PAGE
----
If you’ve visited a dance floor in the last three decades, odds are good that you’re familiar with Vince Clarke. Clarke is perhaps the most successful electropop artist of all time, having co-founded Depeche Mode with Martin Gore before moving on to create both Yaz(oo) and Erasure.
Electropop's Godfather Returns To Austin
The godfather of electropop returns to Austin: A talk with Erasure's Vince Clarke
The godfather of electropop, Vince Clarke, returns to Austin
While his time with Depeche Mode was limited, it produced three early hits — “New Life”, “Dreaming Of Me” and the show-stopping “Just Can’t Get Enough.” Clarke again struck creative gold with Alison Moyet in Yaz(oo), penning perennial favorites “Only You” and “Situation” during their brief but wildly successful creative partnership. He went on to place a classified ad that would find his lifelong foil in vocalist and songwriter Andy Bell. The two started Erasure in 1985, and went on to headline arenas, record No. 1 albums, and develop one of the most fervent fan bases in pop music. With 25 million albums sold and 40 (!) hit singles, the band could easily tour on the catalog, but instead continue to write and create at a rapid clip.
Erasure return to Austin for two shows at ACL Live this weekend in support of their just-released and critically lauded The Violet Flame. CultureMap talked with Clarke earlier this week to discuss the surge in electronic music’s popularity, his history with Texas audiences and how he keeps busy while on the road.
CultureMap: Since the two of you live in different cities, how do Erasure write songs in 2014?
Vince Clarke: This time around, I had some material and ideas prepared already. Andy was keen to do a more dance-oriented record, so I had a number of things ready. I actually flew to Florida and then we spent three weeks there writing the record.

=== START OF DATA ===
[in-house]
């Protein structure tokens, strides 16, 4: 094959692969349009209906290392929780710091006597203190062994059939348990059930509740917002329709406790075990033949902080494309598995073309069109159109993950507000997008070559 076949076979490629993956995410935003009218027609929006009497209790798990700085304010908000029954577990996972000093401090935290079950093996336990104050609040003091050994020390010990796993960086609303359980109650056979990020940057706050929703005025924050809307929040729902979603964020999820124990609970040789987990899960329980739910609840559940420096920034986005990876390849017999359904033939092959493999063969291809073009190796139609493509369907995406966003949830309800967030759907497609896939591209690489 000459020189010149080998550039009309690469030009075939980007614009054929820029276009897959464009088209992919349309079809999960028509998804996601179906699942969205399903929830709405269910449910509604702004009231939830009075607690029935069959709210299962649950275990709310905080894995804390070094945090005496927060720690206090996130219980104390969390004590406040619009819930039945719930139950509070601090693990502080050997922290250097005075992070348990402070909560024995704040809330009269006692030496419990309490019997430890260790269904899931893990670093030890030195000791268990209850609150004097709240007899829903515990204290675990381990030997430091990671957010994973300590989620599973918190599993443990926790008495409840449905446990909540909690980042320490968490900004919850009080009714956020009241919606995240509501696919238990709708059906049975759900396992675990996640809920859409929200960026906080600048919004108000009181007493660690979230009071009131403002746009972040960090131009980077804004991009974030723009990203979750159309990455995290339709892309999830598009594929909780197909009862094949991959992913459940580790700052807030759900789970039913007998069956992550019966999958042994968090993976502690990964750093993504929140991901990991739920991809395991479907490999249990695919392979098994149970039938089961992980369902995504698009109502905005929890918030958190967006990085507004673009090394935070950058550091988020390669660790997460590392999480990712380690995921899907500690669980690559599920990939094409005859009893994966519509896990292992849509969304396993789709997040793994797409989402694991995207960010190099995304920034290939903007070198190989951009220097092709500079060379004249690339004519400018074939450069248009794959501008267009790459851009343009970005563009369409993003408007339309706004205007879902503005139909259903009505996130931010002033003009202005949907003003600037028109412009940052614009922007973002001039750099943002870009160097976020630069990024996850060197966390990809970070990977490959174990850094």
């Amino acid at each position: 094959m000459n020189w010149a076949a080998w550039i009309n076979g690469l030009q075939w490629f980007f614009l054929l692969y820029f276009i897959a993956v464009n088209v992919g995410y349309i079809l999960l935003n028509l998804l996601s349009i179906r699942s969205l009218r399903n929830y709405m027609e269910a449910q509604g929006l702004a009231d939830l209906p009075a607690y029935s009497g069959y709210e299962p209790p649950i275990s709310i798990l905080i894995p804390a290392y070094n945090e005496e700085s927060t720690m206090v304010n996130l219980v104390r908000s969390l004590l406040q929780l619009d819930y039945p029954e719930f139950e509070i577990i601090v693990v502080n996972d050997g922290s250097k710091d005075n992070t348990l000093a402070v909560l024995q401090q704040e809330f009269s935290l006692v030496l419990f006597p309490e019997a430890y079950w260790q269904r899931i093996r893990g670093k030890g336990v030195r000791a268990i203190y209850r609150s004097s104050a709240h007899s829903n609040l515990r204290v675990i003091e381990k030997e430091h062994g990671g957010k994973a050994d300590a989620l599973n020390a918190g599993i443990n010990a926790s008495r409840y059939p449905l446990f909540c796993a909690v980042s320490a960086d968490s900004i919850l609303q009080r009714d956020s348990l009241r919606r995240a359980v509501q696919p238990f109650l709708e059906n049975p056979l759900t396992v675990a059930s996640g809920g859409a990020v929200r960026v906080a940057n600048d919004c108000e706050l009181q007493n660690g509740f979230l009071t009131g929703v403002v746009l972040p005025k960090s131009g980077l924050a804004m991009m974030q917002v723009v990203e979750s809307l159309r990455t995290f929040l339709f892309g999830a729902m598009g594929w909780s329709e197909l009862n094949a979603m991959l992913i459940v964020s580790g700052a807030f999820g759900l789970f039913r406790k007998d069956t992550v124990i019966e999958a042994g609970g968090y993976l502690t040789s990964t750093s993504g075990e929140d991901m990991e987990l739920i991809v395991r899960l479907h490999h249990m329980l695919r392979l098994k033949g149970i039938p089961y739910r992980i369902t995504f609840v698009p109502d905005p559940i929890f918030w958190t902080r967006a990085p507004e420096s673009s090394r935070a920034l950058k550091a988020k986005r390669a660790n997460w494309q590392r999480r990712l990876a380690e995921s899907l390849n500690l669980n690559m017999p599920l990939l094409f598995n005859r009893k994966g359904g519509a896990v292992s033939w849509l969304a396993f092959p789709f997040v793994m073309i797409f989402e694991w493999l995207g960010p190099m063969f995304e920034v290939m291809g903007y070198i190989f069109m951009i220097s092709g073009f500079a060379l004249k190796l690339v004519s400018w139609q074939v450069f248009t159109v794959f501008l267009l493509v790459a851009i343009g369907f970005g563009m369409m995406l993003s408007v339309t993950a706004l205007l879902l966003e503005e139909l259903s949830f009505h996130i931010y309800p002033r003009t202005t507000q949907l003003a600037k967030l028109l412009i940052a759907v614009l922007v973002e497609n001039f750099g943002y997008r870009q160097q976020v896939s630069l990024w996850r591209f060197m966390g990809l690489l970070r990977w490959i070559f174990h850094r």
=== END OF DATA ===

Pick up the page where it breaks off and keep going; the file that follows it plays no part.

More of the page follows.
CM: What inspires your writing now? Does the process get easier or tougher with time?
VC: I like to think that every time we make a record, we try different things. There was nothing thematically we were trying to do this time. Andy and I often go into new albums with a blank sheet of paper — we don’t have a lot of preconceived notions. It’s really just Andy and I sitting down in a room and seeing what happens.
CM: You’ve done three albums in three years and toured extensively. How did Erasure become so active of late?
VC: I think it’s just circumstance. A lot of it depends on what Andy and I have planned both outside of Erasure and in our personal lives. The Christmas record was quite easy to do, in that we didn’t have to write all the songs. That record came to us so easily that it was the encouragement we needed to go on and make this newest record. I’d say we’re consistent, really — if you look at it, we tend to do a record every two years — it feels like the right thing to do.
CM: You're on a lengthy fall tour. How do you fill the hours and stay sane between shows during this travel?
VC: It changes a lot from tour to tour. For this tour, I’ve got a small recording studio set up so I can work and be creative during my free time.
CM: Just since your last tour, Spotify has become very popular. Does this translate to more of your concert audience being familiar with your newest material?
VC: I don’t think so. I think people look up songs after they’ve seen the concert. We have a strong live following, and quite a good reputation for putting on a good live show, so I think people that come are mostly interested in that live experience — not necessarily in checking out the setlist on Spotify.
CM: Electronic music in the U.S. is as popular as it’s ever been. Do you find that to be a good thing?
VC: I think the whole electronic scene in America is incredibly exciting right now. There are really innovative bands out there doing interesting things. It’s much healthier than it was, say, 10 or 15 years ago. There are also simply more people pushing boundaries in electronic music right now. So I think it’s all good. It’s shocking, really. It’s a real turnaround.
CM: Pet Shop Boys, Depeche Mode and Erasure have all played to big and sold-out audiences here recently. What is it about '80s electronic artists that has made their fan base so loyal for 30 years?
VC: For us especially, we’ve just been touring here for so long — that’s a big part of it. When we first came, we played very small clubs and it just kept getting bigger. There’s been good word of mouth. I can say our Texas fans have been very loyal. I still see faces I saw 20 years ago. That’s very inspiring.
Erasure play ACL Live at The Moody on Saturday, October 18 and Sunday, October 19 with support from Superhumanoids. Tickets ($39 plus fees) are still available for Sunday’s show at acl-live.com.